The consumer should desire your brand, and it’s up to you to make yourself loved. Here’s where the identity function of the brand is at play. What we buy classifies us in a category (it’s sad, I know, but it’s true): if you drive a Honda, Mercedes or Ferrari, you obviously don’t give off the same image for all three. If you shop at Walmart or Neiman Marcus, those are also two different images. It’s important to understand the prospect, the aspirations, the identity, and the prospect’s community so you don’t miss your mark.
Another important tip is to pick a lane and proudly stick to that lane. Do not try to appease everyone. One of the stupidest product placements I’ve ever seen didn’t work because the brand tried to cater to opposite target images. In the 80s, Someone didn’t tell Bic, the ballpoint pen company, that this idea sucked! Luxury should remain luxury and should never be discounted to include opposing images.
Keeping the brand’s legacy
If Apple suddenly started selling technology products that were more affordable and less pleasant to handle, it would totally lose its current target consumer and would certainly collapse. The company’s DNA is to “Think different”, initiated by his guru Steve Jobs. The most serious mistake a brand can make is to break its fundamentals. We can update them, optimize them, but never give up what made you successful. This clarity of vision and direction helps to build the mythology of the brand and its value.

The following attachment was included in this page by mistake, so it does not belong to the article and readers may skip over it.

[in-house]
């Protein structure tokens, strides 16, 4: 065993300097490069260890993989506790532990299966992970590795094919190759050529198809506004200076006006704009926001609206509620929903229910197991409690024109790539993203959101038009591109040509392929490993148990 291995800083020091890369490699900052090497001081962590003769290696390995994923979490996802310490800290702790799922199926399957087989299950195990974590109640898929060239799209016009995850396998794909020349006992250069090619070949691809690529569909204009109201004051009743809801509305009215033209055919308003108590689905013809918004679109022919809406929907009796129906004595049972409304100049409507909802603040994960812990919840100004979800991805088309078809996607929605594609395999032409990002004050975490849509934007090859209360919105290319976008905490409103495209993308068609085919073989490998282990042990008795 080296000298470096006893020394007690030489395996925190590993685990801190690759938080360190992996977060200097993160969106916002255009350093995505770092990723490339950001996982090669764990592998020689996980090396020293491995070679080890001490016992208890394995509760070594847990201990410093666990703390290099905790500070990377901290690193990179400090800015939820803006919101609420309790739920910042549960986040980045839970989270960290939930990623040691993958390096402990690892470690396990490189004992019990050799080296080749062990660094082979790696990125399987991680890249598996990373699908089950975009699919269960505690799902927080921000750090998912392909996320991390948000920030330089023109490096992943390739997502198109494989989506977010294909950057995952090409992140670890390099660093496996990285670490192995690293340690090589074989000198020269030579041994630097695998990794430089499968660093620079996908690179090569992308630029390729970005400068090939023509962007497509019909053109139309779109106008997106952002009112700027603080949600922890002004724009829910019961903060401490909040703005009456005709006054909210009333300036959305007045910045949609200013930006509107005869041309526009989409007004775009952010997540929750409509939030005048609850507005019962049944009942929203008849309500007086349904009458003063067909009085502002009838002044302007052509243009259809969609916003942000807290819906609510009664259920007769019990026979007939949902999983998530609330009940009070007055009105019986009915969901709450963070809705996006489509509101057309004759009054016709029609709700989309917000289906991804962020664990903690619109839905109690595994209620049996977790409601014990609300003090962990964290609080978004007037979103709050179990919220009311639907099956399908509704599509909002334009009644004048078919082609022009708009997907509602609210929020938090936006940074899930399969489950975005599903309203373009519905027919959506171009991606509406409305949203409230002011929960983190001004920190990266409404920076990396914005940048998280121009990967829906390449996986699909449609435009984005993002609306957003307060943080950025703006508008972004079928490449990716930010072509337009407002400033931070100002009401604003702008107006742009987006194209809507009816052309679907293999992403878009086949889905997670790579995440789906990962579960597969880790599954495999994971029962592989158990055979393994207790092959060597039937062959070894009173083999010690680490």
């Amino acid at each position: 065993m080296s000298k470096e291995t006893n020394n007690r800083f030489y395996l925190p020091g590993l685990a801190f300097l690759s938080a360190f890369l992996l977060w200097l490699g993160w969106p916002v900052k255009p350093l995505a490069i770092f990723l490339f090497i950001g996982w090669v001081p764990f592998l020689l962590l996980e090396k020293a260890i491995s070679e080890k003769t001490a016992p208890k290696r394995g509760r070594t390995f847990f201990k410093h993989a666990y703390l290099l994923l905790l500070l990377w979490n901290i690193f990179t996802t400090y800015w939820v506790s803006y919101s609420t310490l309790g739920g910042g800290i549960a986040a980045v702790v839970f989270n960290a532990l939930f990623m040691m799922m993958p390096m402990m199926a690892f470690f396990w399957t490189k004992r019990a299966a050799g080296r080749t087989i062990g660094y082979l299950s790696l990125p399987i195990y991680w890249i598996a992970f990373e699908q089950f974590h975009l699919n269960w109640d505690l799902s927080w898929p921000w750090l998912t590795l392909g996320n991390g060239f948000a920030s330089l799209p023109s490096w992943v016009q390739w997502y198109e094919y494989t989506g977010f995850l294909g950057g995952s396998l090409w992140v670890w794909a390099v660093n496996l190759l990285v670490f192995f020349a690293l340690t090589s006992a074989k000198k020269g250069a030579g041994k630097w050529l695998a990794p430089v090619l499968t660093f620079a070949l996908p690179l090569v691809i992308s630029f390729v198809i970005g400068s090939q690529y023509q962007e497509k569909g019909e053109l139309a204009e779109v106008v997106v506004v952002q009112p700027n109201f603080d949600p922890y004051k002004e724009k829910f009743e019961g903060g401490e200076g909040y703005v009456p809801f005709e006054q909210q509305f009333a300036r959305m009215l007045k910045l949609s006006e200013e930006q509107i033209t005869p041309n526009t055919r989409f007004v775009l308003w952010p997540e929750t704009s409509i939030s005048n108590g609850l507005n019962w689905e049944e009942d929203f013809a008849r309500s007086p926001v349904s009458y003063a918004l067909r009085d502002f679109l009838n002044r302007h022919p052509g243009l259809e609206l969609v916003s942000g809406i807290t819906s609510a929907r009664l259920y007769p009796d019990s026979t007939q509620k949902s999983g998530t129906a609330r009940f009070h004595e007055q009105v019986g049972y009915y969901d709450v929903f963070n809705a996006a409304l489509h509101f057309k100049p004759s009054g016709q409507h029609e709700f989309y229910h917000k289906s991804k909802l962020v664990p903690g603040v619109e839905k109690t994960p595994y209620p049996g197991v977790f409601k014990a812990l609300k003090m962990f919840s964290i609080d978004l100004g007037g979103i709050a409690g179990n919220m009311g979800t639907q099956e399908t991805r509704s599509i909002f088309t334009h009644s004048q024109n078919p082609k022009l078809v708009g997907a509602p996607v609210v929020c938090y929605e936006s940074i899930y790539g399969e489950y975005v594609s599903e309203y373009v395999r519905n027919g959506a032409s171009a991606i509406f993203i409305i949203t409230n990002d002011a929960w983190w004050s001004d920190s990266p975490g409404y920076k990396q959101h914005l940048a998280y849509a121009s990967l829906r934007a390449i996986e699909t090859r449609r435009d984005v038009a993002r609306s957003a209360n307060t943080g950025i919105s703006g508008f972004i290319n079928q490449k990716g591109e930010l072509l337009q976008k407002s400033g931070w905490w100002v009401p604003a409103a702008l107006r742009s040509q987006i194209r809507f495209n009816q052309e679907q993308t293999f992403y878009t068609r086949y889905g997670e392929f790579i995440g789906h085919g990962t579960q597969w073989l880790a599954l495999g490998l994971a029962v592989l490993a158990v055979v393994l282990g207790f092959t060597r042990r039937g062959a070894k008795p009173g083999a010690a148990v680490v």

Take to heart the consistency of your entire business. Your brand image, your internal communication, your products, your customer relations, your history, your values, all this should represent a homogeneous and logical whole. If that’s happening, then your marketing will be viewed as logical and credible. If your brand were to disappear, would it be missed by your target audience? This is one of the indicators of a strong brand.
A lot of entrepreneurs are tempted to get off to a flying start, driven by a desire to fight and assert their brand. If this is you, don’t neglect the initial thinking. It’s essential to the success and sustainability of your project.
Building your brand is undeniably a long-term task: to make it last through time, share your vision and mission, seek to embody your brand and create emotion and closeness with your customers!